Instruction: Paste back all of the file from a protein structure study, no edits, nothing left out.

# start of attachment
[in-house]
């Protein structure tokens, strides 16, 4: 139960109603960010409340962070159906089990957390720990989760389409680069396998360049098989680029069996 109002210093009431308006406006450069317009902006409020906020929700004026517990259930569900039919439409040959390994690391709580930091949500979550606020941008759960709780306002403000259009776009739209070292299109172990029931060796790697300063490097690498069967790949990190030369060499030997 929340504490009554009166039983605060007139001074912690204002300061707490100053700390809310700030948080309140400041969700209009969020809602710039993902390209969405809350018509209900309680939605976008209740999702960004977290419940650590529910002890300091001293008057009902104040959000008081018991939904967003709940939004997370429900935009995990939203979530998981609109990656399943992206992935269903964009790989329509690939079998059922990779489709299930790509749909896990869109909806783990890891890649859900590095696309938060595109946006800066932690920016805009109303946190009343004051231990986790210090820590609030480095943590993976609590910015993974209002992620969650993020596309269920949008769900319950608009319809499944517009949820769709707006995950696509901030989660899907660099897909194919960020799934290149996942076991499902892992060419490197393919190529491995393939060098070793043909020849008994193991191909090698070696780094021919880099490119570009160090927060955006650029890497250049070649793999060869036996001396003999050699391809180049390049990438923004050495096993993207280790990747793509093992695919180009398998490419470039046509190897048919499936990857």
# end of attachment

[in-house]
């Protein structure tokens, strides 16, 4: 139960109603960010409340962070159906089990957390720990989760389409680069396998360049098989680029069996 109002210093009431308006406006450069317009902006409020906020929700004026517990259930569900039919439409040959390994690391709580930091949500979550606020941008759960709780306002403000259009776009739209070292299109172990029931060796790697300063490097690498069967790949990190030369060499030997 929340504490009554009166039983605060007139001074912690204002300061707490100053700390809310700030948080309140400041969700209009969020809602710039993902390209969405809350018509209900309680939605976008209740999702960004977290419940650590529910002890300091001293008057009902104040959000008081018991939904967003709940939004997370429900935009995990939203979530998981609109990656399943992206992935269903964009790989329509690939079998059922990779489709299930790509749909896990869109909806783990890891890649859900590095696309938060595109946006800066932690920016805009109303946190009343004051231990986790210090820590609030480095943590993976609590910015993974209002992620969650993020596309269920949008769900319950608009319809499944517009949820769709707006995950696509901030989660899907660099897909194919960020799934290149996942076991499902892992060419490197393919190529491995393939060098070793043909020849008994193991191909090698070696780094021919880099490119570009160090927060955006650029890497250049070649793999060869036996001396003999050699391809180049390049990438923004050495096993993207280790990747793509093992695919180009398998490419470039046509190897048919499936990857």